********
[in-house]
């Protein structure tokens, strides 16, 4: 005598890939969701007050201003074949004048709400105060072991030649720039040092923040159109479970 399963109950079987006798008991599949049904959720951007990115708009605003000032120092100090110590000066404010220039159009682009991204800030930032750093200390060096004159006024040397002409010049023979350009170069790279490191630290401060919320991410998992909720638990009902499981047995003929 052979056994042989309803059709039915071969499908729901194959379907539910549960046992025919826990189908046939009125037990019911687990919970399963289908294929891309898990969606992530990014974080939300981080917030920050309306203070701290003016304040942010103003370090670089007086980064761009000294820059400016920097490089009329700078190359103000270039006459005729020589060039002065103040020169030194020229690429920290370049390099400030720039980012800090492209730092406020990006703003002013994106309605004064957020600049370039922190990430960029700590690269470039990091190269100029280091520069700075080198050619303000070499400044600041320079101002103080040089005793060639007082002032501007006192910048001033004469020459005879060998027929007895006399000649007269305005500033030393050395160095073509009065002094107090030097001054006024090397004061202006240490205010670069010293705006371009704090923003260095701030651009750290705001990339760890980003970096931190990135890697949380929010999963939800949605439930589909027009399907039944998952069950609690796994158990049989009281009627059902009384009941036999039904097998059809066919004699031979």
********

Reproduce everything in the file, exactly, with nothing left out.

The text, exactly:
[in-house]
């Protein structure tokens, strides 16, 4: 005598890939969701007050201003074949004048709400105060072991030649720039040092923040159109479970 399963109950079987006798008991599949049904959720951007990115708009605003000032120092100090110590000066404010220039159009682009991204800030930032750093200390060096004159006024040397002409010049023979350009170069790279490191630290401060919320991410998992909720638990009902499981047995003929 052979056994042989309803059709039915071969499908729901194959379907539910549960046992025919826990189908046939009125037990019911687990919970399963289908294929891309898990969606992530990014974080939300981080917030920050309306203070701290003016304040942010103003370090670089007086980064761009000294820059400016920097490089009329700078190359103000270039006459005729020589060039002065103040020169030194020229690429920290370049390099400030720039980012800090492209730092406020990006703003002013994106309605004064957020600049370039922190990430960029700590690269470039990091190269100029280091520069700075080198050619303000070499400044600041320079101002103080040089005793060639007082002032501007006192910048001033004469020459005879060998027929007895006399000649007269305005500033030393050395160095073509009065002094107090030097001054006024090397004061202006240490205010670069010293705006371009704090923003260095701030651009750290705001990339760890980003970096931190990135890697949380929010999963939800949605439930589909027009399907039944998952069950609690796994158990049989009281009627059902009384009941036999039904097998059809066919004699031979």